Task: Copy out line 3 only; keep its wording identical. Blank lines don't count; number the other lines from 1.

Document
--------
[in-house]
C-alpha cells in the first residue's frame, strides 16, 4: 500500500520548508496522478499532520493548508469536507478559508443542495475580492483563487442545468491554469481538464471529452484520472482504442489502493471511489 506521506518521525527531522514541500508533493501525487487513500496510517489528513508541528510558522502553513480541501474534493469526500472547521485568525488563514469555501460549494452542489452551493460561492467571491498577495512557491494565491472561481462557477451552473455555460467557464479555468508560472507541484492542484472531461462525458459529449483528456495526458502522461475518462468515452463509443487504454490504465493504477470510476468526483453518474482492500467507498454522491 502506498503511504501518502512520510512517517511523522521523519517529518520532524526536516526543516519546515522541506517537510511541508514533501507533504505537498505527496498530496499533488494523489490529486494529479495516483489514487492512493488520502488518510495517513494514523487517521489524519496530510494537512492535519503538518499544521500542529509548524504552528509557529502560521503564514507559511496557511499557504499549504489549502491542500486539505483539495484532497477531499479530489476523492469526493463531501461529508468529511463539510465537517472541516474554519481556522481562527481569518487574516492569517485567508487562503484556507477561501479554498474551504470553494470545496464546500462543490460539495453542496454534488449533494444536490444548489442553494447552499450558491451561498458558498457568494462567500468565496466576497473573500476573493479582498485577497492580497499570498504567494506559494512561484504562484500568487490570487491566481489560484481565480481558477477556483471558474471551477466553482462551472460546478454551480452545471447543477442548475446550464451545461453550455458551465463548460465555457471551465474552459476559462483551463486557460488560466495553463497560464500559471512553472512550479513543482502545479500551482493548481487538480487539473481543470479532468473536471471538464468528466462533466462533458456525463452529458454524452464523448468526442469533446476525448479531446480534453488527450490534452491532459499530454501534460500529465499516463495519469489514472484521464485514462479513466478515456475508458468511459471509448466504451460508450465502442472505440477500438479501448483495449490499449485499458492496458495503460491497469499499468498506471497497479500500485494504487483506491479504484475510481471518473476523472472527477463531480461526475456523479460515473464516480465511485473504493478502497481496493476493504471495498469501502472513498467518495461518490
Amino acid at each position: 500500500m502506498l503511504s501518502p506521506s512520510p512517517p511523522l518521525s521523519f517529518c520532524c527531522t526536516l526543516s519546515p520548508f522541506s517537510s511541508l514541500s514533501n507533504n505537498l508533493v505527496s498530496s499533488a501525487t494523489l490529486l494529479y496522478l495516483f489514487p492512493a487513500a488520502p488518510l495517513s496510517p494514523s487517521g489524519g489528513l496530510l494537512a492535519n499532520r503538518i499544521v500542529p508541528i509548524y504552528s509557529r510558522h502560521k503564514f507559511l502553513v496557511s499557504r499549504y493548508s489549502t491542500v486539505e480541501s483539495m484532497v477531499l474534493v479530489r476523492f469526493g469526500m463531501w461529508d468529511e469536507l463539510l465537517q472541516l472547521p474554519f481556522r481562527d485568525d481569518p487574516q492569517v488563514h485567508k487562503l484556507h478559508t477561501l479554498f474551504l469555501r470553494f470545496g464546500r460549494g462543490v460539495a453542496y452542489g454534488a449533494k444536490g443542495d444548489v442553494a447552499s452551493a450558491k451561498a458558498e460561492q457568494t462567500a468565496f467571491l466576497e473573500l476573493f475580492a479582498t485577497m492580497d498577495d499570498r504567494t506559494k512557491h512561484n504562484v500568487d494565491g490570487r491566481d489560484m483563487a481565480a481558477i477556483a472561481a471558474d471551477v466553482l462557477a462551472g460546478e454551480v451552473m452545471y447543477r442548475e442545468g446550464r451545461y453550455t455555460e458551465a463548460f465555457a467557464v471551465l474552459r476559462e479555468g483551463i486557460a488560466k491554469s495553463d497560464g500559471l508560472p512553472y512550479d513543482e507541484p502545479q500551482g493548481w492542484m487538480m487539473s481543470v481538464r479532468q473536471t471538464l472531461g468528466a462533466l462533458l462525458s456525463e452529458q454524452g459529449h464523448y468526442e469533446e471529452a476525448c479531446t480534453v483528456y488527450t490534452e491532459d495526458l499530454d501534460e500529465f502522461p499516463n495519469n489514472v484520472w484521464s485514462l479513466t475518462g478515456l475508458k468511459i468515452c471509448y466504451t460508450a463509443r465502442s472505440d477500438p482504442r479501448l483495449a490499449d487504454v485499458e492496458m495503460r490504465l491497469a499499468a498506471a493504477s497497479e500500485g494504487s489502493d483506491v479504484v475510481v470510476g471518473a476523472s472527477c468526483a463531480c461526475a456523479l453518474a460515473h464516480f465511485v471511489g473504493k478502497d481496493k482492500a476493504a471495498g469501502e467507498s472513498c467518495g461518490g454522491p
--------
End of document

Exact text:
Amino acid at each position: 500500500m502506498l503511504s501518502p506521506s512520510p512517517p511523522l518521525s521523519f517529518c520532524c527531522t526536516l526543516s519546515p520548508f522541506s517537510s511541508l514541500s514533501n507533504n505537498l508533493v505527496s498530496s499533488a501525487t494523489l490529486l494529479y496522478l495516483f489514487p492512493a487513500a488520502p488518510l495517513s496510517p494514523s487517521g489524519g489528513l496530510l494537512a492535519n499532520r503538518i499544521v500542529p508541528i509548524y504552528s509557529r510558522h502560521k503564514f507559511l502553513v496557511s499557504r499549504y493548508s489549502t491542500v486539505e480541501s483539495m484532497v477531499l474534493v479530489r476523492f469526493g469526500m463531501w461529508d468529511e469536507l463539510l465537517q472541516l472547521p474554519f481556522r481562527d485568525d481569518p487574516q492569517v488563514h485567508k487562503l484556507h478559508t477561501l479554498f474551504l469555501r470553494f470545496g464546500r460549494g462543490v460539495a453542496y452542489g454534488a449533494k444536490g443542495d444548489v442553494a447552499s452551493a450558491k451561498a458558498e460561492q457568494t462567500a468565496f467571491l466576497e473573500l476573493f475580492a479582498t485577497m492580497d498577495d499570498r504567494t506559494k512557491h512561484n504562484v500568487d494565491g490570487r491566481d489560484m483563487a481565480a481558477i477556483a472561481a471558474d471551477v466553482l462557477a462551472g460546478e454551480v451552473m452545471y447543477r442548475e442545468g446550464r451545461y453550455t455555460e458551465a463548460f465555457a467557464v471551465l474552459r476559462e479555468g483551463i486557460a488560466k491554469s495553463d497560464g500559471l508560472p512553472y512550479d513543482e507541484p502545479q500551482g493548481w492542484m487538480m487539473s481543470v481538464r479532468q473536471t471538464l472531461g468528466a462533466l462533458l462525458s456525463e452529458q454524452g459529449h464523448y468526442e469533446e471529452a476525448c479531446t480534453v483528456y488527450t490534452e491532459d495526458l499530454d501534460e500529465f502522461p499516463n495519469n489514472v484520472w484521464s485514462l479513466t475518462g478515456l475508458k468511459i468515452c471509448y466504451t460508450a463509443r465502442s472505440d477500438p482504442r479501448l483495449a490499449d487504454v485499458e492496458m495503460r490504465l491497469a499499468a498506471a493504477s497497479e500500485g494504487s489502493d483506491v479504484v475510481v470510476g471518473a476523472s472527477c468526483a463531480c461526475a456523479l453518474a460515473h464516480f465511485v471511489g473504493k478502497d481496493k482492500a476493504a471495498g469501502e467507498s472513498c467518495g461518490g454522491p